In India it can be bought over the counter at around Rs. 13 per pill. Modafinil is not part of India's Schedule-H or Schedule-H1 or Schedule X drugs as of 2018. Though the Central Drugs Standard Control Organisation warned users of potential side-effects in a 2012 report, and in spite of the letters from the DCGI to pharmacies mandating its sale, Modafinil continues to be sold in India with rather lax regulation.
In Sweden, modafinil is classified as a schedule IV substance and possession is therefore illegal without prescription.
The following countries do not classify modafinil as a controlled substance:
Modafinil is sold under a wide variety of brand names worldwide, including Alertec, Alertex, Altasomil, Aspendos, Forcilin, Intensit, Mentix, Modafinil, Modafinilo, Modalert, Modanil, Modasomil, Modvigil, Modiodal, Modiwake, Movigil, Provigil, Resotyl, Stavigile, Vigia, Vigicer, Vigil, Vigimax, Wakelert and Zalux.
The regulation of modafinil as a doping agent has been controversial in the sporting world, with high-profile cases attracting press coverage since several prominent American athletes have tested positive for the substance. Some athletes who were found to have used modafinil protested that the drug was not on the prohibited list at the time of their offenses. However, the World Anti-Doping Agency (WADA) maintains that it was related to already banned substances. The Agency added modafinil to its list of prohibited substances on August 3, 2004, ten days before the start of the 2004 Summer Olympics.
Modafinil has received some publicity in the past when several athletes (such as sprinter Kelli White in 2004, cyclist David Clinger and basketball player Diana Taurasi in 2010, and rower Timothy Grant in 2015) were discovered allegedly using it as a performance-enhancing doping agent. (Taurasi and another player, Monique Coker, tested at the same lab, were later cleared.) It is not clear how widespread this practice is. The BALCO scandal brought to light an as-yet unsubstantiated (but widely published) account of Major League Baseball's all-time leading home-run hitter Barry Bonds' supplemental chemical regimen that included modafinil in addition to anabolic steroids and human growth hormone. Modafinil has been shown to prolong exercise time to exhaustion while performing at 85% of VO2max and also reduces the perception of effort required to maintain this threshold. Modafinil was added to the World Anti-Doping Agency "Prohibited List" in 2004 as a prohibited stimulant (see Modafinil Legal Status).
Modafinil has been used non-medically as a "smart drug" by students, office workers, soldiers and transhumanists. As a 'smart drug' it allegedly increases mental focus and helps evade sleep, properties which attract students, professionals in the corporate and tech fields, air-force personnel, surgeons, truck drivers and call-center workers. A survey of 2000 students in the UK in 2014 found that one in five people had used Modafinil to stay awake and study. The drug is also used widely by students in India's academic institutions, where academic pressure and competition is often cited as a reason.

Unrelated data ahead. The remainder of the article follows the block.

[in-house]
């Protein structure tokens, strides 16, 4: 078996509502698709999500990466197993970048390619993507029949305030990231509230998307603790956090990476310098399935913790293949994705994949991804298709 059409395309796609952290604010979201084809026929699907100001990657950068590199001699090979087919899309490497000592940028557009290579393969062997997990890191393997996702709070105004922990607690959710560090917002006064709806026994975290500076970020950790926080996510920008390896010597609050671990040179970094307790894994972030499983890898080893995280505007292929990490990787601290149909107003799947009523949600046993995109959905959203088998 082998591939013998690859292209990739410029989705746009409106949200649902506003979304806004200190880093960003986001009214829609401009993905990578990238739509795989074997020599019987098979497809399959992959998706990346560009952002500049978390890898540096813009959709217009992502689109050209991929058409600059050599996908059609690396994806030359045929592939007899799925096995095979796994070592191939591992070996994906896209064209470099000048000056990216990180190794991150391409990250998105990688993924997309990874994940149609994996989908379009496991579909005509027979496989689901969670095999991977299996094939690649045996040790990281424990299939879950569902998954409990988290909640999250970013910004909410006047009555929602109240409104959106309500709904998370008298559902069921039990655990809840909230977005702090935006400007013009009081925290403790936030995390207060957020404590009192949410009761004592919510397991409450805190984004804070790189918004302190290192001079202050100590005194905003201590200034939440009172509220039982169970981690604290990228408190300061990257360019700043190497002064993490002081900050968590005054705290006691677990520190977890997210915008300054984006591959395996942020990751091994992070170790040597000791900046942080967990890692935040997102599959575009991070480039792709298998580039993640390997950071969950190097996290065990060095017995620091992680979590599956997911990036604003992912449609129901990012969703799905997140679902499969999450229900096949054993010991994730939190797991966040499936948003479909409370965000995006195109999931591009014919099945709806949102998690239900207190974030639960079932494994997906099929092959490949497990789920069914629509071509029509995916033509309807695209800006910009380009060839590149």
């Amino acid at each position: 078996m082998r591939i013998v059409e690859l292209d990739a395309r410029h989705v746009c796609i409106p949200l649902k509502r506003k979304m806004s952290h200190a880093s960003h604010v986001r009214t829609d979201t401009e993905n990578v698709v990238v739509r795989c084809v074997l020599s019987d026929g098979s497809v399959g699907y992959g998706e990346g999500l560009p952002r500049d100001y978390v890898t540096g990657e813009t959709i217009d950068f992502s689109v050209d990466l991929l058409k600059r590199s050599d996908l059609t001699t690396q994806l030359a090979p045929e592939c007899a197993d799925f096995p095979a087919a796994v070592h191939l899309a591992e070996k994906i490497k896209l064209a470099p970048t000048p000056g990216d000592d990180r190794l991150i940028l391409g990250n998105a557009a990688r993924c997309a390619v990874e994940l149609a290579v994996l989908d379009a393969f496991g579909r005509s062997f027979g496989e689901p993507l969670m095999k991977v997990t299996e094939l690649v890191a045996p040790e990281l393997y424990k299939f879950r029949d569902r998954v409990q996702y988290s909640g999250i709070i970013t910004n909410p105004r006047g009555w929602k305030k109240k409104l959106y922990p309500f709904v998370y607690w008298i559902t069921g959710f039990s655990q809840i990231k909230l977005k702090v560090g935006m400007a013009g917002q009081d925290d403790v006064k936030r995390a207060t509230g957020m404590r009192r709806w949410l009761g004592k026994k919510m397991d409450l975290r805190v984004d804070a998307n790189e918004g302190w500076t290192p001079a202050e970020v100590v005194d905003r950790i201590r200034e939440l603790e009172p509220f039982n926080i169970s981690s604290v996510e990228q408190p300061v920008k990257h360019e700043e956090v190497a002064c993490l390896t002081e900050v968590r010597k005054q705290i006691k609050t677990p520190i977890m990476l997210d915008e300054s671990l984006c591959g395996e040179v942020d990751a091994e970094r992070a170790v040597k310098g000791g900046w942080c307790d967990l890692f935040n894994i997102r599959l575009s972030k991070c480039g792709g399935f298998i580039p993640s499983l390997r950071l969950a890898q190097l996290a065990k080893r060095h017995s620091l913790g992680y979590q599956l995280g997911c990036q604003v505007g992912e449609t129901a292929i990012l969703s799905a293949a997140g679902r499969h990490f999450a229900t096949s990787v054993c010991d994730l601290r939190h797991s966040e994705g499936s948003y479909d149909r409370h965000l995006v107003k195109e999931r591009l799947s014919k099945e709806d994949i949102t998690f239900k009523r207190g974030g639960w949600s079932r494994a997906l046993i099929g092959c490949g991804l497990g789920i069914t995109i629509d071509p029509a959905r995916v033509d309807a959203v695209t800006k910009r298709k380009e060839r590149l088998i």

In the United States, an application to market modafinil for pediatric ADHD was submitted to the FDA, but approval was denied due to major concerns over the occurrence of Stevens-Johnson Syndrome in clinical trials.
Modafinil and armodafinil have been studied as a complement to antipsychotic medications in the treatment of schizophrenia. They have been consistently shown to have no effect on positive symptoms or cognitive performance. A 2015 meta-analysis found that modafinil and armodafinil may slightly reduce negative symptoms in people with acute schizophrenia, though it does not appear useful for people with the condition who are stable, with high negative symptom scores. Among medications demonstrated to be effective for reducing negative symptoms in combination with anti-psychotics, modafinil and armodafinil are among the smallest effect sizes.
The prescribing information for Provigil notes that "There were no clinically significant differences in body weight change in patients treated with Provigil compared to placebo-treated patients in the placebo-controlled clinical trials."
A 2015 review of clinical studies of possible nootropic effects in healthy people found: "...whilst most studies employing basic testing paradigms show that modafinil intake enhances executive function, only half show improvements in attention and learning and memory, and a few even report impairments in divergent creative thinking. In contrast, when more complex assessments are used, modafinil appears to consistently engender enhancement of attention, executive functions, and learning. Importantly, we did not observe any preponderances for side effects or mood changes."
A 2019 review of a single-dose of modafinil on mental function in healthy, non-sleep deprived people found a small effect and thus limited usefulness as a cognitive enhancer.
Modafinil has been used off-label in trials with people with symptoms of post-chemotherapy cognitive impairment, also known as "chemobrain", but a 2011 review found that it was no better than placebo. As of 2015 it had been studied for use in multiple sclerosis associated fatigue, but the resulting evidence was weak and inconclusive.
General anesthesia is required for many surgeries, but there may be lingering fatigue, sedation, and/or drowsiness after surgery has ended that lasts for hours to days. In outpatient settings wherein patients are discharged home after surgery, this sedation, fatigue and occasional dizziness is problematic. As of 2006, modafinil had been tested in one small (N=34) double-blind randomized controlled trial for this use.
Because of the relatively low risk of addiction, modafinil can be more easily prescribed in patients without a clear, biochemically defined central hypersomnia syndrome, and is also easier to stop, if needed. It is also a schedule IV compound.
Teva will also grant non-exclusive U.S. rights to an undisclosed company to market modafinil tablets, the generic version of Provigil(R), which had annual brand sales in the U.S. of approximately $1.1 billion